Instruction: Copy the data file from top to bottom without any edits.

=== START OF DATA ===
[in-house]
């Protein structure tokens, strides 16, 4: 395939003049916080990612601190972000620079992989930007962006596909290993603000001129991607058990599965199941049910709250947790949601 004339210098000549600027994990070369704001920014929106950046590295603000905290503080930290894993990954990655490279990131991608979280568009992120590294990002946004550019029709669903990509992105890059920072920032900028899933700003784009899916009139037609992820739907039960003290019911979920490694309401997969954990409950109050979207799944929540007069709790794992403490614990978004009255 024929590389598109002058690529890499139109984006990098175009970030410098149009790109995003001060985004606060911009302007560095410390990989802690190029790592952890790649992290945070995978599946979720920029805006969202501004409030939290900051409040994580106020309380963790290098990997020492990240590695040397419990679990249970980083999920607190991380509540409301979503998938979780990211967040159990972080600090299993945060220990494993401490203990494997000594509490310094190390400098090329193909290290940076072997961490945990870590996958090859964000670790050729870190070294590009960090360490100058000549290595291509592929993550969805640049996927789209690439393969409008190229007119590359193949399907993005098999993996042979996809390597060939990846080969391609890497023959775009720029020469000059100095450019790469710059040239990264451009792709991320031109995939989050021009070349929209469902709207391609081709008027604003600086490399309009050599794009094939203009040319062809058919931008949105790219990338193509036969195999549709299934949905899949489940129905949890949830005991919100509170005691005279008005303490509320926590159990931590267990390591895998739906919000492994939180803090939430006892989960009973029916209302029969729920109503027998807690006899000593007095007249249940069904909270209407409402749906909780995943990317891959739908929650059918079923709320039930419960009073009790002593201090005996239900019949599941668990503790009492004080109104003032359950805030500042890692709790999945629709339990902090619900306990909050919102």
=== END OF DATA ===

[in-house]
């Protein structure tokens, strides 16, 4: 395939003049916080990612601190972000620079992989930007962006596909290993603000001129991607058990599965199941049910709250947790949601 004339210098000549600027994990070369704001920014929106950046590295603000905290503080930290894993990954990655490279990131991608979280568009992120590294990002946004550019029709669903990509992105890059920072920032900028899933700003784009899916009139037609992820739907039960003290019911979920490694309401997969954990409950109050979207799944929540007069709790794992403490614990978004009255 024929590389598109002058690529890499139109984006990098175009970030410098149009790109995003001060985004606060911009302007560095410390990989802690190029790592952890790649992290945070995978599946979720920029805006969202501004409030939290900051409040994580106020309380963790290098990997020492990240590695040397419990679990249970980083999920607190991380509540409301979503998938979780990211967040159990972080600090299993945060220990494993401490203990494997000594509490310094190390400098090329193909290290940076072997961490945990870590996958090859964000670790050729870190070294590009960090360490100058000549290595291509592929993550969805640049996927789209690439393969409008190229007119590359193949399907993005098999993996042979996809390597060939990846080969391609890497023959775009720029020469000059100095450019790469710059040239990264451009792709991320031109995939989050021009070349929209469902709207391609081709008027604003600086490399309009050599794009094939203009040319062809058919931008949105790219990338193509036969195999549709299934949905899949489940129905949890949830005991919100509170005691005279008005303490509320926590159990931590267990390591895998739906919000492994939180803090939430006892989960009973029916209302029969729920109503027998807690006899000593007095007249249940069904909270209407409402749906909780995943990317891959739908929650059918079923709320039930419960009073009790002593201090005996239900019949599941668990503790009492004080109104003032359950805030500042890692709790999945629709339990902090619900306990909050919102």